Sunset would be at 18:36, a civilised time. ‘GuageMap’ showed that the river level at Halfway Bridge was up. That would encourage the Sea Trout to climb the fish ladder. However, the water might be a little coloured. Perhaps too coloured for a dry fly or nymph.
When I arrived at Rotherbridge I had a look at the river before deciding which Beat to fish. While watching the water from the bridge, I was pleased to see that the level was normal and the water was clear. Upstream I saw a good Trout holding station behind a stone. Downstream several fish were rising under the trees. I decided to stay at Rotherbridge.
I cast a Black Neoprene Spider to the fish above the bridge. I tried a few other dry flies and a nymph but there was no response. I resolved to try again later. I moved upstream opposite the big Alder tree where a fish was rising. I flicked out a weighted nymph which was grabbed but the fish came unstuck. I rested the pool for fifteen minutes and cast downstream, near a clump of streamer weed. A Trout took the fly and fought hard. I released it into the pool and was about to walk upstream when another fish rose under the Alder tree.
I worked the fly under the tree, the fish followed but it wouldn’t take. I swapped to a small shrimp pattern and that was successful. The fish was a good size and it took a while to get it in the landing net. The cool water meant that the fish was not too stressed and it swam away strongly.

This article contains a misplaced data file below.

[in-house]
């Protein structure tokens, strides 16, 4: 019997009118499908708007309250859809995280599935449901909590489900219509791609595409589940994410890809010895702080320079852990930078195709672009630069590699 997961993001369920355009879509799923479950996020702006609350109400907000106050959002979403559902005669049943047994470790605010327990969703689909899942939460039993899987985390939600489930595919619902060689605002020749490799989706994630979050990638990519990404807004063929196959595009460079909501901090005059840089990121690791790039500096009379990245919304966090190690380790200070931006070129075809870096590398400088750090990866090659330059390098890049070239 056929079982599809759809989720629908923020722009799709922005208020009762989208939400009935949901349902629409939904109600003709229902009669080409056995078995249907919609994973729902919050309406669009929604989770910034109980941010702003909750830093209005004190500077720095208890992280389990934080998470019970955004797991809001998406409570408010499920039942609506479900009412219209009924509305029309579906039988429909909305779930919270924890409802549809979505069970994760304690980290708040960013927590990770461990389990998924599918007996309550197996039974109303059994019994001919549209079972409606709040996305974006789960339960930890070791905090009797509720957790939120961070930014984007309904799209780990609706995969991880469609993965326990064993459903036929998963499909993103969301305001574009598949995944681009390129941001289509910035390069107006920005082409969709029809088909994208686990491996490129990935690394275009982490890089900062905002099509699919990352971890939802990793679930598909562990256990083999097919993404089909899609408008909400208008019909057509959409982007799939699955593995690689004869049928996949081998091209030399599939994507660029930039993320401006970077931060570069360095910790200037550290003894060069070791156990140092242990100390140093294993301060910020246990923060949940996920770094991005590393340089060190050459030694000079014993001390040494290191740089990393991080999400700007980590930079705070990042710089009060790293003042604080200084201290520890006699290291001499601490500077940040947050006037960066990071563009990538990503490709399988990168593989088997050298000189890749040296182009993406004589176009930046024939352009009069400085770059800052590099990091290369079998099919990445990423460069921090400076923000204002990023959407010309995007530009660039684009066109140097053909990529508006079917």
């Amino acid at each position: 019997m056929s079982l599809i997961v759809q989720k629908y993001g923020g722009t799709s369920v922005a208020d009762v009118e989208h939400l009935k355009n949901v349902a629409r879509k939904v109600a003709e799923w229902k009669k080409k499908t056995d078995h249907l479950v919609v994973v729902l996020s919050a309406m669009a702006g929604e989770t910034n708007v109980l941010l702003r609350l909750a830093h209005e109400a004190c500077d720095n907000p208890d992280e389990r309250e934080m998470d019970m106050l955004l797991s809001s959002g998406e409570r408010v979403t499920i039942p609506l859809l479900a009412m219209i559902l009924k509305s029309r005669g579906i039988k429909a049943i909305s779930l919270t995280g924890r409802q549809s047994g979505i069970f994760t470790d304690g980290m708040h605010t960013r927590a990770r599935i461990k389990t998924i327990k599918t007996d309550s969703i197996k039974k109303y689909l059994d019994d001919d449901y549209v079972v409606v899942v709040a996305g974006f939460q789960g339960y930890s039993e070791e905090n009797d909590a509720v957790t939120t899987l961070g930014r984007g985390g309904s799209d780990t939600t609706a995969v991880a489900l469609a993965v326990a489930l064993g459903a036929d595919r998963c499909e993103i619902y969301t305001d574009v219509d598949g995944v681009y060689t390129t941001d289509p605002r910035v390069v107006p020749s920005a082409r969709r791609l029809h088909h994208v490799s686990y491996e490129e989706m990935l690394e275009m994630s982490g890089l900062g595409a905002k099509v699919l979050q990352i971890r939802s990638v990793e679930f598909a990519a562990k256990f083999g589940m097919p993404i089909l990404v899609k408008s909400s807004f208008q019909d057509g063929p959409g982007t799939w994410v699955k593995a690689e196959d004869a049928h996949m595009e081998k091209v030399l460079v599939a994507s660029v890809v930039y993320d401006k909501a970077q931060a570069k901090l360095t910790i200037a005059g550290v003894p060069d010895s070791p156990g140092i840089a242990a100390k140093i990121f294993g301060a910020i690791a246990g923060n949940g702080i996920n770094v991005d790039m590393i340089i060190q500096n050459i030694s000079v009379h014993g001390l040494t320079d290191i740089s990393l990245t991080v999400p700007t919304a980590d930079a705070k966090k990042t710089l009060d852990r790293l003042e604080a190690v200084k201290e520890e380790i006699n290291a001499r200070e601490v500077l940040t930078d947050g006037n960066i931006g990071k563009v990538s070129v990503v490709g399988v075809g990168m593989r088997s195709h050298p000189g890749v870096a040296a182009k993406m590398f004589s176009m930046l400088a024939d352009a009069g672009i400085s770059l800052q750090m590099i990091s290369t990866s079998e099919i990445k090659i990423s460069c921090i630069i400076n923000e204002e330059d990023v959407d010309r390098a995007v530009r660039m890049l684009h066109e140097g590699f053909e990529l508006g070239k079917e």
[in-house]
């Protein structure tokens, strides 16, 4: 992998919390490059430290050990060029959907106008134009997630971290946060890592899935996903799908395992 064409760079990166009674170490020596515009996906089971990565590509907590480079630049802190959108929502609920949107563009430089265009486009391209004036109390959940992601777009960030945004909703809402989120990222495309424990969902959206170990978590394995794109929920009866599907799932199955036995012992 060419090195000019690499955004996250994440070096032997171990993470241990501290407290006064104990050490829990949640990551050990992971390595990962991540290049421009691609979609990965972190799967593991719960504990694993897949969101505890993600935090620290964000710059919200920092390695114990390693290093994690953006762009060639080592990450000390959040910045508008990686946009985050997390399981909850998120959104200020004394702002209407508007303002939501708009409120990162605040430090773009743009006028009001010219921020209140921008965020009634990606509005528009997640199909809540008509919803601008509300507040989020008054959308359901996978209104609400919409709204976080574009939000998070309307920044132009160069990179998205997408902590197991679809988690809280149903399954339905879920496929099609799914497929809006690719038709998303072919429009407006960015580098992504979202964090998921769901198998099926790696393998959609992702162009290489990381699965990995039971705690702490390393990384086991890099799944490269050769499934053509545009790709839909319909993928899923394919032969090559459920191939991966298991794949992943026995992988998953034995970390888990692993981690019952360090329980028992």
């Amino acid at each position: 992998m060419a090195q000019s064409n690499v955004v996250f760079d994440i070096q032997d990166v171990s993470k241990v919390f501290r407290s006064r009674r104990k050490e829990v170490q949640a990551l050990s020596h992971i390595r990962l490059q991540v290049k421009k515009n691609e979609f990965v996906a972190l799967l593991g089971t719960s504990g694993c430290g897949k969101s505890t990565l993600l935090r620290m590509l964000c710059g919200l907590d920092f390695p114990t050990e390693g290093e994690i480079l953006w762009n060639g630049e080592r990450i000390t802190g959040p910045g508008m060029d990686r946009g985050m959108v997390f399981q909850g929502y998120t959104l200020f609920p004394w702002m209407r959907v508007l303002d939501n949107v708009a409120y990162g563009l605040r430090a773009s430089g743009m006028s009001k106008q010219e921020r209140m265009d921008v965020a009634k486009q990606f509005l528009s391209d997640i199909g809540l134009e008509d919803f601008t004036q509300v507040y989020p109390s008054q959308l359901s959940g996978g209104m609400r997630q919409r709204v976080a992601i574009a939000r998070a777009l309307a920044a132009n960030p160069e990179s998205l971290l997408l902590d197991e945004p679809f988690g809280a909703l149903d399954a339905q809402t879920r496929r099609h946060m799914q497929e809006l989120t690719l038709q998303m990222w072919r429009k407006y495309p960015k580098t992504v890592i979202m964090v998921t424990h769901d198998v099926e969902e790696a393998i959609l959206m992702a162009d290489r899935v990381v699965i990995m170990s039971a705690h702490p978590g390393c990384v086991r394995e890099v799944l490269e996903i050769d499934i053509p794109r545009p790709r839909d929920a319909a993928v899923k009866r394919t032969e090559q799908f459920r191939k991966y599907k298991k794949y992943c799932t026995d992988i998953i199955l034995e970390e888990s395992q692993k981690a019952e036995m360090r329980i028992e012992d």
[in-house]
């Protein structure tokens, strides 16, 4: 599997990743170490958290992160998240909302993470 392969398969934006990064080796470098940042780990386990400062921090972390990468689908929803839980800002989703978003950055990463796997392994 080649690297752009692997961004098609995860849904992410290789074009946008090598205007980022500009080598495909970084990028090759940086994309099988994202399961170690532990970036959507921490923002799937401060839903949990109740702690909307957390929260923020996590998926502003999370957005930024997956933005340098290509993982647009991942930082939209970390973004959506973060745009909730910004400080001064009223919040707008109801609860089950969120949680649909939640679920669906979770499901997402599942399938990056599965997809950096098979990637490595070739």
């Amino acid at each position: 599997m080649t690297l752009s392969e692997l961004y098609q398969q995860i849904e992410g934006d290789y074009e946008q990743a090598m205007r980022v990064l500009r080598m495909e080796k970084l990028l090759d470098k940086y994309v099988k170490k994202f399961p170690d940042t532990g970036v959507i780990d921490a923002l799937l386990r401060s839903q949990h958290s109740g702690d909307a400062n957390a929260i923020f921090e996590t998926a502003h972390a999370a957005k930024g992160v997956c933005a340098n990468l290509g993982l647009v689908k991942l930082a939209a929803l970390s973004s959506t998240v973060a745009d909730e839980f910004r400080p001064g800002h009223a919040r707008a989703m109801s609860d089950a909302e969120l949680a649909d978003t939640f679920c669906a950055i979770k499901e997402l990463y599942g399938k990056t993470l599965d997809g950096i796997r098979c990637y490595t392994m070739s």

I moved upstream to the shallow pool above the Alder tree and cast ‘up and across’ where I had seen a fish swirl. I searched mid-stream and the weed clumps but it wasn’t until I put the shrimp under the far bank that I had a take. The fish raced off downstream and eventually escaped in the weeds under my feet.
I walked up to the new riffle to take some photos and to find out if the Trout had set up home there. The sun was setting and the tail of the riffle looked like it might hold a few fish. I cast ‘down and across’ and let the line swing round to the near bank. I had a double tap from a wild fish. I cast again and fed the line downstream. I was expecting a take but I couldn’t connect with the tug on the line.
As the sun dipped below the horizon I walked back towards the bridge. I saw a fish rise in the middle of the pool above the Alder tree. It took within seconds of the Black Spider landing and I had an audience while I fumbled with the line. Luckily the fish stayed out of the weeds and I landed it with congratulations from the opposite bank.
The light was going, I picked up the landing net and I thought it was time to re-visit the fish at the bridge. Just as I walked past the Alder tree a fish swirled under the far bank. I put the net down and cast the mangled fly into the ripples from the rise. Again the Trout took the fly without hesitating. This was a much better fish and I was glad I had chosen 5lb bs fluorocarbon. I bullied the fish into the net and released it, this time without applause.
When I got to the bridge I sat on the grass and tied on a new Black Spider, the other fly was too tatty to use. My first cast landed in exactly the right place and a good fish slammed into the fly. The position of the take convinced me it was the fish I had seen a couple of hours earlier. Another member watched me land the fish and return it. The light had gone and I packed my tackle away in the Land Rover. It had been an evening to remember and I celebrated in the usual way at The Badgers.